PAXTON — A rural Rankin man planning to open a cannabis business in the area said he feels people need to be better educated about the marijuana industry before it becomes a legal reality in Illinois on Jan. 1.
“I’ve already gone to quite a few public hearings and town meetings in different local areas, and the general spearhead I keep running into is that some people have certain knowledge that they’ve been taught that they believe is correct and up to date,” when it is sometimes not, Daiven Kayne Michael Emling told members of the Paxton City Council on Tuesday night.
To help the situation, Emling said he wants to organize at least one educational seminar/public forum in Paxton, Rankin or another smaller town in East Central Illinois to address misconceptions about cannabis as well as any concerns anyone living there may have, including its health risks and potential access to the drug by minors.
“I want to bring (the event) to this area because this is the entirety of the area that I want to operate in,” Emling told Paxton aldermen.
A woman in the audience Tuesday agreed that there needs to be some kind of townwide meeting to address questions and concerns, noting that “people don’t understand the differences between hemp, CBD, marijuana, THC.” She said that until that happens, she doubts Emling will be able to “get very far” with his plans to open his proposed cannabis dispensary, bakery and cafe.
Emling said he is in the process of “feeling out towns” in the area about whether they would be receptive to his proposed business locating there. The 30-year-old, who lives on a 6-acre horse farm north of Rankin in Vermilion County, fielded what he termed a “healthy mix” of both concerns and positive feedback about his business plans during a public hearing held in Rankin in August.
A number of concerns he has heard so far, meanwhile, seem to be based on inaccurate information, Emling said.
“I’ve just noticed, going to certain meetings here and there, that some facts (presented by the public) are off, and some concerns are maybe less warranted ... than they need to be.”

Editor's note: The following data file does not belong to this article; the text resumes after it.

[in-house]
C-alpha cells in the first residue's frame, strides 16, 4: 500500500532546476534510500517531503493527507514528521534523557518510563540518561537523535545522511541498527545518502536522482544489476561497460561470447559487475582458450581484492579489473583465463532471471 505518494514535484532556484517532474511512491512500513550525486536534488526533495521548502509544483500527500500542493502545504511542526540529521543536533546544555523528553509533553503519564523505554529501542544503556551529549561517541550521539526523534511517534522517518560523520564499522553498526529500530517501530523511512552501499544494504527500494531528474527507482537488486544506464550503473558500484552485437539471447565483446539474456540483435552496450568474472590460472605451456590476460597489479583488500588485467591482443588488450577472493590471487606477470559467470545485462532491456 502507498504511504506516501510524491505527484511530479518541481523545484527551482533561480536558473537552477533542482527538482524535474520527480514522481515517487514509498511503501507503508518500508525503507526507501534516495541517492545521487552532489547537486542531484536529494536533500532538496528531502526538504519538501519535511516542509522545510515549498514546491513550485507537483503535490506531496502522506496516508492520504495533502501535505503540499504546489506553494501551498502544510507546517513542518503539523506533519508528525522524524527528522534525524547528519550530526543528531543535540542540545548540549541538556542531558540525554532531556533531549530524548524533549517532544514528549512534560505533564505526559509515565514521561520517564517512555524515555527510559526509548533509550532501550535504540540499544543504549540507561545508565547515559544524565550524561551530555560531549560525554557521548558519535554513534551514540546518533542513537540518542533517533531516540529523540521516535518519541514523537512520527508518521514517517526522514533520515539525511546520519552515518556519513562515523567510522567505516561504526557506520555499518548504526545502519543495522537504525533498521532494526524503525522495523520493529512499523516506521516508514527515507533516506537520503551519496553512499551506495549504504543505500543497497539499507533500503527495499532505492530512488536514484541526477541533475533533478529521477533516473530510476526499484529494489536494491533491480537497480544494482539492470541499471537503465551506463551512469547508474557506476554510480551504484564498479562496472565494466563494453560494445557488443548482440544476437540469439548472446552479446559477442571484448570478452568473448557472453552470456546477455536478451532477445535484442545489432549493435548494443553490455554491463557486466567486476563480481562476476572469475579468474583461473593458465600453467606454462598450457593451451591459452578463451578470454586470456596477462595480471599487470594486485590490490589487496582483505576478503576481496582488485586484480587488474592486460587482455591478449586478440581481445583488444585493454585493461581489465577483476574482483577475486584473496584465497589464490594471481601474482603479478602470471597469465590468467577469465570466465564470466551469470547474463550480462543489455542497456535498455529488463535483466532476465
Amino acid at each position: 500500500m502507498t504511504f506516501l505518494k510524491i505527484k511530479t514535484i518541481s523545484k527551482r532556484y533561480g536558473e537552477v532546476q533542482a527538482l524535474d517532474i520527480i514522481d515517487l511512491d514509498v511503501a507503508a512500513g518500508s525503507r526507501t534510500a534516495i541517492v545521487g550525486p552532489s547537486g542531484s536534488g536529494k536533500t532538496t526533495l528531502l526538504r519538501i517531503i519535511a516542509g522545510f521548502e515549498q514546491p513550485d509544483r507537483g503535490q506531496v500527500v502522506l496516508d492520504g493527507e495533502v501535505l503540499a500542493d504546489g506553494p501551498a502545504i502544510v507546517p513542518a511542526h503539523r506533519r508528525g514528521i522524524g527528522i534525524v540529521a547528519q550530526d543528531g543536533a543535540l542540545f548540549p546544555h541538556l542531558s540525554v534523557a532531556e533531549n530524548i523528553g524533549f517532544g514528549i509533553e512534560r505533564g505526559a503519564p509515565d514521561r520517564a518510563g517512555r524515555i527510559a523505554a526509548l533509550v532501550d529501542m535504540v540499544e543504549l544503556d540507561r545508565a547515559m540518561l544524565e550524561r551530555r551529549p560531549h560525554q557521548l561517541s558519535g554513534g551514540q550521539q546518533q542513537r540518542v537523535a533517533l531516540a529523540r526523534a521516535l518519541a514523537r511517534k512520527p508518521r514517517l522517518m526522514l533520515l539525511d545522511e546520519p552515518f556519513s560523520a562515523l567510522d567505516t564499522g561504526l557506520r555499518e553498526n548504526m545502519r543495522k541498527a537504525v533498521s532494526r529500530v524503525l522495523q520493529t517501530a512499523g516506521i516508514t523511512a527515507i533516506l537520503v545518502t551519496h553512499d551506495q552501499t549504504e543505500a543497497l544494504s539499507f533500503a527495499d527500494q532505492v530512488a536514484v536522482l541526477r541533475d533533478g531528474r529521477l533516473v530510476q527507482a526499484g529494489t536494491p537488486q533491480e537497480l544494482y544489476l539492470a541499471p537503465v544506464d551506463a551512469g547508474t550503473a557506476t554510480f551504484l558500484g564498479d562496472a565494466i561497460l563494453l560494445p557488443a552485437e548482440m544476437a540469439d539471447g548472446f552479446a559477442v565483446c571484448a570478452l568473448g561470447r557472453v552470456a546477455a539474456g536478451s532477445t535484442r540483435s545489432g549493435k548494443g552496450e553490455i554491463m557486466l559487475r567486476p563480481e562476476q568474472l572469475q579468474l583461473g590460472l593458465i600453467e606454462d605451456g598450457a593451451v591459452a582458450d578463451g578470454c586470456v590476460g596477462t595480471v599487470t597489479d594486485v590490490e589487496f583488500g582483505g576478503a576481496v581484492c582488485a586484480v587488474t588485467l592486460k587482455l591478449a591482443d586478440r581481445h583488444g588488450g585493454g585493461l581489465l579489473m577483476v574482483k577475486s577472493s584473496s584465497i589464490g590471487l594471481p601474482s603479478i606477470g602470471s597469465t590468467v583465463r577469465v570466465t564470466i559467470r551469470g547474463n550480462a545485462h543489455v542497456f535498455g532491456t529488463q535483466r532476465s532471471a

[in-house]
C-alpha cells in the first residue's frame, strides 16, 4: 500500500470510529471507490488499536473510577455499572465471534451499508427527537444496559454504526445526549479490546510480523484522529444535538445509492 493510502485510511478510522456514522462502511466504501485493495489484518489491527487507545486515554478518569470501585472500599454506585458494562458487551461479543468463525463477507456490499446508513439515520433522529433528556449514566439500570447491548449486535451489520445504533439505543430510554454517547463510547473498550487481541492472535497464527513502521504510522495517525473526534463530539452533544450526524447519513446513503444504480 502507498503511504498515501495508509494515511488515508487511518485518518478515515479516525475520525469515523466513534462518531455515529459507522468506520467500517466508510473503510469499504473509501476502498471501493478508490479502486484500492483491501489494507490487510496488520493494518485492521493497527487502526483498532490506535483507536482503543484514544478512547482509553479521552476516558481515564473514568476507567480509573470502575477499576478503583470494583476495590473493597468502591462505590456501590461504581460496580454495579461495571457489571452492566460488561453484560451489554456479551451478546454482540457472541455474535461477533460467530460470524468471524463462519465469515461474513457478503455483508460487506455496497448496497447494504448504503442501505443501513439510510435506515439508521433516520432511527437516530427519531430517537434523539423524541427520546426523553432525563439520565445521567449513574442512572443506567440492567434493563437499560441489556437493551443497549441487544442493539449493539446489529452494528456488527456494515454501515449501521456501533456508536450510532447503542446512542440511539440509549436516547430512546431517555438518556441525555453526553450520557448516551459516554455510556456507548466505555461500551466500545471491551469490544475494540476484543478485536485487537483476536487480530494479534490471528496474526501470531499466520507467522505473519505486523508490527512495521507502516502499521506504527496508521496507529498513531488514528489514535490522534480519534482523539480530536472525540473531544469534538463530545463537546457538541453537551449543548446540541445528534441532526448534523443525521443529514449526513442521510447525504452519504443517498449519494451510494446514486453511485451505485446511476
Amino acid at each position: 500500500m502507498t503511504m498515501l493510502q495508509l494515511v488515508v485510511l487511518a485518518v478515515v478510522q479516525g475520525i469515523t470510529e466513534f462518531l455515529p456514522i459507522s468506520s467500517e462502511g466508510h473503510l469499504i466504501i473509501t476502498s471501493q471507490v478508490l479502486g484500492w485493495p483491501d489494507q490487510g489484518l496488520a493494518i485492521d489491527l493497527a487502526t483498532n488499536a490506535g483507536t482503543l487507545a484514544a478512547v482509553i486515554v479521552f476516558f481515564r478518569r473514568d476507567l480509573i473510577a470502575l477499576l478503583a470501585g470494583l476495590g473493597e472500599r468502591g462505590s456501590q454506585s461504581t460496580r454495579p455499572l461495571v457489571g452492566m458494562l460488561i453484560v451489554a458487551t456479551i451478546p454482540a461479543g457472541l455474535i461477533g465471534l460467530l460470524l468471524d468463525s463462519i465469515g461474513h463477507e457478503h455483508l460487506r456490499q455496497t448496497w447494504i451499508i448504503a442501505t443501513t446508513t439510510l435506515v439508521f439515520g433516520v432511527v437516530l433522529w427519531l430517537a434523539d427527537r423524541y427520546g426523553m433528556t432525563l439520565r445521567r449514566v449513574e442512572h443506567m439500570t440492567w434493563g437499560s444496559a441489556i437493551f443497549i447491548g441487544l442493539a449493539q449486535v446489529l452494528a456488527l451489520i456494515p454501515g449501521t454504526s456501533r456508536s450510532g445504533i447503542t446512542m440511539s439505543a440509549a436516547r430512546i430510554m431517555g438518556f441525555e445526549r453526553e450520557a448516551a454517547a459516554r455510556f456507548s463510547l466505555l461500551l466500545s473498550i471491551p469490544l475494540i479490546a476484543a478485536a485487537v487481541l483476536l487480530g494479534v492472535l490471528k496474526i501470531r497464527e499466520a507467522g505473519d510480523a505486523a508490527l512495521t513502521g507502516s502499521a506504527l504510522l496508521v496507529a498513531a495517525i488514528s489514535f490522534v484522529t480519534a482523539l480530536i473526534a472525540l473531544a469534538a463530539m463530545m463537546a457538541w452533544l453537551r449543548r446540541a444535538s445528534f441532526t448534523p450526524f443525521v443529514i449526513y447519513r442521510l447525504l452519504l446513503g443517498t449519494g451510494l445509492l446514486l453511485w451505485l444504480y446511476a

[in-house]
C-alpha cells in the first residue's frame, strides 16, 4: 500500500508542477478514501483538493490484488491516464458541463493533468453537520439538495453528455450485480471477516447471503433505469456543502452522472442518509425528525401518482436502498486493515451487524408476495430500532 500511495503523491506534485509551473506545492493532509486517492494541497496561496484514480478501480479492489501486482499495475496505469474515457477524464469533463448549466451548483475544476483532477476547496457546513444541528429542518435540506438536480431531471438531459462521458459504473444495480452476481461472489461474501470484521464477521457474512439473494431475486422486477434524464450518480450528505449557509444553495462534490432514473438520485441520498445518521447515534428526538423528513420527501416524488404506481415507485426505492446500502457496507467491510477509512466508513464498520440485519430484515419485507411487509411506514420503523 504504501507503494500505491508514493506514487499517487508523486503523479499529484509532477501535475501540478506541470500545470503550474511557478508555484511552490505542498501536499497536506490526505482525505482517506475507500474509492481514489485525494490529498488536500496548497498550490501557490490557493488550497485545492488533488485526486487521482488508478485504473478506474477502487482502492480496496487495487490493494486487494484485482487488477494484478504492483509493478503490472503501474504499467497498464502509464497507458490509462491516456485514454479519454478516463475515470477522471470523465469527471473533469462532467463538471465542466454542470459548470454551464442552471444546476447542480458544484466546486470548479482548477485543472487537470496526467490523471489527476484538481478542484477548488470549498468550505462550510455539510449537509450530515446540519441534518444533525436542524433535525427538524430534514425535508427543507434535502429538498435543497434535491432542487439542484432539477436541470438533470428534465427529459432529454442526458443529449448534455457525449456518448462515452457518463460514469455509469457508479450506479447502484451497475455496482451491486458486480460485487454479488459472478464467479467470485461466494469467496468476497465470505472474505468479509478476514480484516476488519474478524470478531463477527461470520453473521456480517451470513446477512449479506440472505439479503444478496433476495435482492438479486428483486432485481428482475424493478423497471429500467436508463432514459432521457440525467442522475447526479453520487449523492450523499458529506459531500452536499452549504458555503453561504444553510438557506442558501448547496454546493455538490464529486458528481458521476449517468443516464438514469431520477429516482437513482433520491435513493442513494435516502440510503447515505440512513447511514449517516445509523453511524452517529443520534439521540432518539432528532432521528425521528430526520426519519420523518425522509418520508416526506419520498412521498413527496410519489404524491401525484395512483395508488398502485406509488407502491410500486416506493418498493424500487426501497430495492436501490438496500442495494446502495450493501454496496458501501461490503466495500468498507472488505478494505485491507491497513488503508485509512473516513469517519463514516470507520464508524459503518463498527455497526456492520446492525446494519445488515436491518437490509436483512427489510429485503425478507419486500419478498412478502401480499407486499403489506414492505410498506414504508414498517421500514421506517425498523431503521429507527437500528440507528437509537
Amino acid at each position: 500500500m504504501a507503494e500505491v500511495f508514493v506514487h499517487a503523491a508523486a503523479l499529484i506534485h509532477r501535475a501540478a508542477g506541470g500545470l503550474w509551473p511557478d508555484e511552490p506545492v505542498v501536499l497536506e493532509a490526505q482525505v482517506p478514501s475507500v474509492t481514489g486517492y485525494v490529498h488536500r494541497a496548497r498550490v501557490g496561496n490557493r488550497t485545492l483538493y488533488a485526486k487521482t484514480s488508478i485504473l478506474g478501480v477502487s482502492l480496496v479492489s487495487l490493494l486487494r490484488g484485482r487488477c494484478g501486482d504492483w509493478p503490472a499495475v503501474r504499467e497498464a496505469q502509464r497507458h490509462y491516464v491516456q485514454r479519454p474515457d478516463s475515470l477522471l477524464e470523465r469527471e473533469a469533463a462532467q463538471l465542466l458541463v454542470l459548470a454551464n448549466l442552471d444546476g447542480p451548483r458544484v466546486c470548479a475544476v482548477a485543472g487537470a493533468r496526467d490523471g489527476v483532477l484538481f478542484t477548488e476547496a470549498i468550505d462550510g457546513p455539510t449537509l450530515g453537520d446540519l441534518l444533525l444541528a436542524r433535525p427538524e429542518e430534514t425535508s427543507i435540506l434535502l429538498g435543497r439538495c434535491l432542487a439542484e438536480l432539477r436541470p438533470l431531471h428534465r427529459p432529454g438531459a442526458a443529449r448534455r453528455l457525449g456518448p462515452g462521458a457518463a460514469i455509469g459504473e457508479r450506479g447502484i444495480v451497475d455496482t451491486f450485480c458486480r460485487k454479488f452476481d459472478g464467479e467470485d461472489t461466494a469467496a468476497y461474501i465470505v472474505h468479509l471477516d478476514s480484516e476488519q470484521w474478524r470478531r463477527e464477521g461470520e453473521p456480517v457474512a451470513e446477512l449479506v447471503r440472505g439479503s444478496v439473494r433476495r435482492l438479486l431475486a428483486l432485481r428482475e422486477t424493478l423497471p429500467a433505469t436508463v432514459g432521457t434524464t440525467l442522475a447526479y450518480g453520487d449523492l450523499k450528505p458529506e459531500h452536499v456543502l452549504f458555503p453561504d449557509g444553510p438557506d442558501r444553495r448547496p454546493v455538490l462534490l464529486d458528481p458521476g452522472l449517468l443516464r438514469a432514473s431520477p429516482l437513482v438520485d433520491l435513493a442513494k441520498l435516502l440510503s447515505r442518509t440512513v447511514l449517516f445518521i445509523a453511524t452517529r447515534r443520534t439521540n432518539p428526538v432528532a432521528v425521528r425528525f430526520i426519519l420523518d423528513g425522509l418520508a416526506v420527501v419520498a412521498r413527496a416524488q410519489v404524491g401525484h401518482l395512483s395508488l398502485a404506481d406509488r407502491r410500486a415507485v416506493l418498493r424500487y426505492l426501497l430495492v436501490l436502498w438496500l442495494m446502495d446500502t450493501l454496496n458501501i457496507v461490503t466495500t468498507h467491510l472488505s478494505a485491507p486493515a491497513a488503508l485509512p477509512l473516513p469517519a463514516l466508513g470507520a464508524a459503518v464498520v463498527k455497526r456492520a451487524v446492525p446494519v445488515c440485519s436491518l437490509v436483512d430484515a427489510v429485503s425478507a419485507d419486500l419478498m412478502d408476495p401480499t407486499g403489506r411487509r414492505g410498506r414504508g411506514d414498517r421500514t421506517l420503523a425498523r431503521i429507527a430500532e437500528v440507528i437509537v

Emling said he feels that with Paxton being centrally located between Rantoul, Gibson City, Rankin and Gilman, it would make for a good location “to at least start the educational process” in the rural towns around the area. Emling asked Paxton aldermen to give some thought to the idea of the city helping facilitate an educational event.
While Emling said he does not expect to be awarded the required state licenses for his proposed business until next summer at the earliest, he wants to bring his plans up for public discussion now instead of later because, as he put it, “there’s a lot of smoke to clear.”
“I just want to put my name out there as somebody you guys can come to and ask questions if you’re concerned about a certain aspect of it,” Emling told aldermen.
Emling said his business would be “something different to offer up to the people — a safe place to try (cannabis) for medical (purposes) or just try it for recreational (purposes).”
Emling said he wants to locate his business in this area because he has lived in this area all of his life and wants to see its communities benefit from the tax revenue cannabis sales would generate.
“I’ve lived up and down this whole area, and I want to see this whole area flourish with this new industry,” Emling said.
A number of area towns — including Paxton and Sibley — have already approved imposing a 3 percent municipal sales tax on any future recreational marijuana purchases made locally. However, the option remains for those same towns to “opt out” of allowing cannabis sales if they so choose.